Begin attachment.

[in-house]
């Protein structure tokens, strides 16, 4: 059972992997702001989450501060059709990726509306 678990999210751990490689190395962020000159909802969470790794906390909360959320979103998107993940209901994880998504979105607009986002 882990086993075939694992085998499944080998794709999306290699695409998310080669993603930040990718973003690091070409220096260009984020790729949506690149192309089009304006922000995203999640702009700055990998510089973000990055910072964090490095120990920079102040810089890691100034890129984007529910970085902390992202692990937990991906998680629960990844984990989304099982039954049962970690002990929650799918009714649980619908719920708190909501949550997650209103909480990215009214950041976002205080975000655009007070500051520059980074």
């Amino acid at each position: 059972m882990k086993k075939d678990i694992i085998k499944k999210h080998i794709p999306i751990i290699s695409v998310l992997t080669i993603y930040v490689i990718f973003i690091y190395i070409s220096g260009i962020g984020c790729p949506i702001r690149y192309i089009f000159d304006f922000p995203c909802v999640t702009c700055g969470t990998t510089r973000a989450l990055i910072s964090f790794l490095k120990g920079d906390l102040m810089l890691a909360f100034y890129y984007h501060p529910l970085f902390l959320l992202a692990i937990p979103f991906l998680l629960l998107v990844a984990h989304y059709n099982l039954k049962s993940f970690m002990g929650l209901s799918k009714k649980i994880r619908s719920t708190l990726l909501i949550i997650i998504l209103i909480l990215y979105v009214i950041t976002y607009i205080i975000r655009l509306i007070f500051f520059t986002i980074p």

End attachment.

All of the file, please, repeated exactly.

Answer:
[in-house]
């Protein structure tokens, strides 16, 4: 059972992997702001989450501060059709990726509306 678990999210751990490689190395962020000159909802969470790794906390909360959320979103998107993940209901994880998504979105607009986002 882990086993075939694992085998499944080998794709999306290699695409998310080669993603930040990718973003690091070409220096260009984020790729949506690149192309089009304006922000995203999640702009700055990998510089973000990055910072964090490095120990920079102040810089890691100034890129984007529910970085902390992202692990937990991906998680629960990844984990989304099982039954049962970690002990929650799918009714649980619908719920708190909501949550997650209103909480990215009214950041976002205080975000655009007070500051520059980074």
């Amino acid at each position: 059972m882990k086993k075939d678990i694992i085998k499944k999210h080998i794709p999306i751990i290699s695409v998310l992997t080669i993603y930040v490689i990718f973003i690091y190395i070409s220096g260009i962020g984020c790729p949506i702001r690149y192309i089009f000159d304006f922000p995203c909802v999640t702009c700055g969470t990998t510089r973000a989450l990055i910072s964090f790794l490095k120990g920079d906390l102040m810089l890691a909360f100034y890129y984007h501060p529910l970085f902390l959320l992202a692990i937990p979103f991906l998680l629960l998107v990844a984990h989304y059709n099982l039954k049962s993940f970690m002990g929650l209901s799918k009714k649980i994880r619908s719920t708190l990726l909501i949550i997650i998504l209103i909480l990215y979105v009214i950041t976002y607009i205080i975000r655009l509306i007070f500051f520059t986002i980074p």